Convicted double murderer David Tamihere has been granted parole after serving nearly 20 years in prison.

He will be released on parole on November 15.

Tamihere, 55, has spent nearly 20 years in prison after being found guilty in 1990 of murdering of Swedish backpackers Urban Hoglin and Heidi Paakkonen in the Coromandel.

He had skipped bail for a 1986 rape and was on the run when the murders were committed, and had a manslaughter conviction for the 1972 death of an Auckland prostitute.

He has maintained his innocence throughout his imprisonment and made a number of appeals against the conviction.

The Parole Board made the decision after Tamihere's 14th appearance before the board at Auckland Prison in Paremoremo, north of Auckland, yesterday.

The decision was reserved so the victims' families could be informed.

'Remarkable breakthrough'

In a report released today, the board said Tamihere had made a "remarkable breakthrough" after working with a Maori psychologist.

"He had always in the past resented involvement with psychologists and would not cooperate with them," said the report, written by panel convenor Judge DJ Carruthers.

"As a result of the counselling he received from this person and with special help from the Department of Corrections and encouragement from his family, he undertook and completed the Adult Sex Offenders Treatment Programme."

According to the report, Tamihere has made "remarkable changes" as a result of completing the programme. "He has moved from being a very closed person to being quite open about all aspects of his past life and is showing increased ability to manage his risk in a satisfactory way."


Tamihere has never admitted the killings and the police earlier requested a condition of his release be that he disclose the whereabouts of the body of Ms Paakkonen, which has never been found.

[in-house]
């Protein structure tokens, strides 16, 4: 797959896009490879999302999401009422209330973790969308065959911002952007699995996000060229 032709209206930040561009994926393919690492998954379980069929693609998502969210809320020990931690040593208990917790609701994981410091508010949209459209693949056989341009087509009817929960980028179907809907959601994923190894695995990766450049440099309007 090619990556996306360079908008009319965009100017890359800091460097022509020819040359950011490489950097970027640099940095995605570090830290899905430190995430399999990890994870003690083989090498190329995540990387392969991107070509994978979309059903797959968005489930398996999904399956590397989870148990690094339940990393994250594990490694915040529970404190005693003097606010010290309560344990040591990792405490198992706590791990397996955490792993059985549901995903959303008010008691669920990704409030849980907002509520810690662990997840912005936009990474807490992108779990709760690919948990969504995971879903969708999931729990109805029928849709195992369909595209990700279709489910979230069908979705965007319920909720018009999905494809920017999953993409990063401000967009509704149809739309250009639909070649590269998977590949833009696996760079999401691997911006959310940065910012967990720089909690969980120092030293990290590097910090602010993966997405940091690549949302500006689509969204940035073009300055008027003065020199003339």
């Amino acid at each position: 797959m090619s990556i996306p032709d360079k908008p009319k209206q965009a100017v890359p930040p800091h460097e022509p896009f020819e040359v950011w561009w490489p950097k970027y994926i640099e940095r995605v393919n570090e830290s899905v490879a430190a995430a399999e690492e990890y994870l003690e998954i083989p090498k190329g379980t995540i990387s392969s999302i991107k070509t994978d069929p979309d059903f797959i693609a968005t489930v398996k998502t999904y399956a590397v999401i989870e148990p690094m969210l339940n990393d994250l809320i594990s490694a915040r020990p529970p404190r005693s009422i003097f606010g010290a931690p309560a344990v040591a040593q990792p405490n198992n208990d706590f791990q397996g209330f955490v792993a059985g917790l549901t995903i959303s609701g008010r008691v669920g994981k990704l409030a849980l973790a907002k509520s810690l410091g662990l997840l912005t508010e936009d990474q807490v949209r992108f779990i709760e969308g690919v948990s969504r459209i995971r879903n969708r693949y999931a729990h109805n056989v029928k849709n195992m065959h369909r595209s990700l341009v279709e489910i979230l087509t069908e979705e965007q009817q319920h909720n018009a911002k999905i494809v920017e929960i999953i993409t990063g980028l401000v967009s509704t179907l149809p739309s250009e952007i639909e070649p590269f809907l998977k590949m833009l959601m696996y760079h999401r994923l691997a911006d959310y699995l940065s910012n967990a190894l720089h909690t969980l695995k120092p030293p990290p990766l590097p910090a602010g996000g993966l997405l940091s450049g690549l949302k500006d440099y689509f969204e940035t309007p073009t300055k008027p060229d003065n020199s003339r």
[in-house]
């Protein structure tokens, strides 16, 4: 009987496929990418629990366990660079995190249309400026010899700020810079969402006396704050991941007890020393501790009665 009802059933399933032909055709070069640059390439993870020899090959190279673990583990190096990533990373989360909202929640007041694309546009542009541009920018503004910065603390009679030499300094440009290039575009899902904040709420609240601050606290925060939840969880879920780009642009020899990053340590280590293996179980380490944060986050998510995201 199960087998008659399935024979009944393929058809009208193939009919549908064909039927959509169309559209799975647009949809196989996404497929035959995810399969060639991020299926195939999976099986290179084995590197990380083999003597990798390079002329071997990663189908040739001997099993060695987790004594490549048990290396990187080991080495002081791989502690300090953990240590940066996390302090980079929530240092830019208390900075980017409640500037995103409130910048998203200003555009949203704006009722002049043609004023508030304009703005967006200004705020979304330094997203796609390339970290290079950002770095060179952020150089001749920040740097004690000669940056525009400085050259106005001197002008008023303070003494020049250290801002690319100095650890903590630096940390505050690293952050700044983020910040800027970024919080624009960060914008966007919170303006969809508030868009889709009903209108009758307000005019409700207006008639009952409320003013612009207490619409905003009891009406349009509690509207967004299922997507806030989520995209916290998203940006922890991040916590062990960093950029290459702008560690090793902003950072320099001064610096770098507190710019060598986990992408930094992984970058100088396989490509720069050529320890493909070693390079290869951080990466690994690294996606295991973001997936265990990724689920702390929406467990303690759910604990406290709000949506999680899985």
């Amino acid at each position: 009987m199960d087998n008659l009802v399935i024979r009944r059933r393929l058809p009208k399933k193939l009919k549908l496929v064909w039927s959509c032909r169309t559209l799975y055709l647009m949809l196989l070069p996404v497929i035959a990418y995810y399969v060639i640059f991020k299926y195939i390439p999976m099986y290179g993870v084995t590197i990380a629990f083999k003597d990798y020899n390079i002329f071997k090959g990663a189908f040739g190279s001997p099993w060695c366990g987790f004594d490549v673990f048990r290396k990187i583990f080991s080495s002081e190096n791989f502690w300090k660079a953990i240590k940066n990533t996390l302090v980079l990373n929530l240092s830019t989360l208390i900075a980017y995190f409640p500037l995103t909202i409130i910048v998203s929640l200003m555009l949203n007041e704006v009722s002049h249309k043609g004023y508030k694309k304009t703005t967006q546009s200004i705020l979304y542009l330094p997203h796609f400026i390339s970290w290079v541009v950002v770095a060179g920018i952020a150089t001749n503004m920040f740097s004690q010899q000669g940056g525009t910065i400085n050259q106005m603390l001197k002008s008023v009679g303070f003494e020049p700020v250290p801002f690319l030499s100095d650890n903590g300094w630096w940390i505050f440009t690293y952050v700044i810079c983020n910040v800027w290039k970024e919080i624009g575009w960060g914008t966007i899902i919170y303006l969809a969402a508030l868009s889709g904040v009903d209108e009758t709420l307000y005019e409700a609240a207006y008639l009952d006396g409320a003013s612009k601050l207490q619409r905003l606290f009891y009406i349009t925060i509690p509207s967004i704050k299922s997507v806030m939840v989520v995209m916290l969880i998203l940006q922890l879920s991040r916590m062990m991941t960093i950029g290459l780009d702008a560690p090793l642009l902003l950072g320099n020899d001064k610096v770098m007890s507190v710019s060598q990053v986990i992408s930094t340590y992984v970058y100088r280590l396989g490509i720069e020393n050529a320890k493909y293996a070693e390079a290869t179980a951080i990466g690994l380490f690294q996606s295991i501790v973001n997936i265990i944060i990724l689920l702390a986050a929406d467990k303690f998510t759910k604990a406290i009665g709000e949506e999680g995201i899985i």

But the Board has decided there is "no purpose to be served in further pursuing that issue [his denial]".

According to the report: "Previous Boards have had what has been described as 'vigorous and robust discussions' with him about both his denial and where the body of one of the tourists who has yet to be discovered could be found.

"Mr Tamihere has been adamant in his denial and we are satisfied that there is no purpose to be served in further pursuing that issue.

"We feel strongly for the victim's family that they cannot at present complete the usual funeral and burial procedures which may bring at least a measure of peace to them but we record that our attempts have not been successful and we do not think that we can take that matter any further."


The report also mentioned Tamihere's past alcohol abuse, which has been a "major risk".

"He now understands that he has to regard himself as an alcoholic and will never drink again... but it is clear to us that a special condition that he not consume or possess alcohol or illicit drugs for the whole of his life will be essential in his case."

Tamihere is to be released to live at a residential property at an undisclosed location.

According to the board's report, it wasn't feasible to release Tamihere to a remote farming property owned by his family that had "considerable spiritual and ancestral meaning" to him because electronic monitoring was not available and access to the property was very difficult.

- NZ Herald staff, NZPA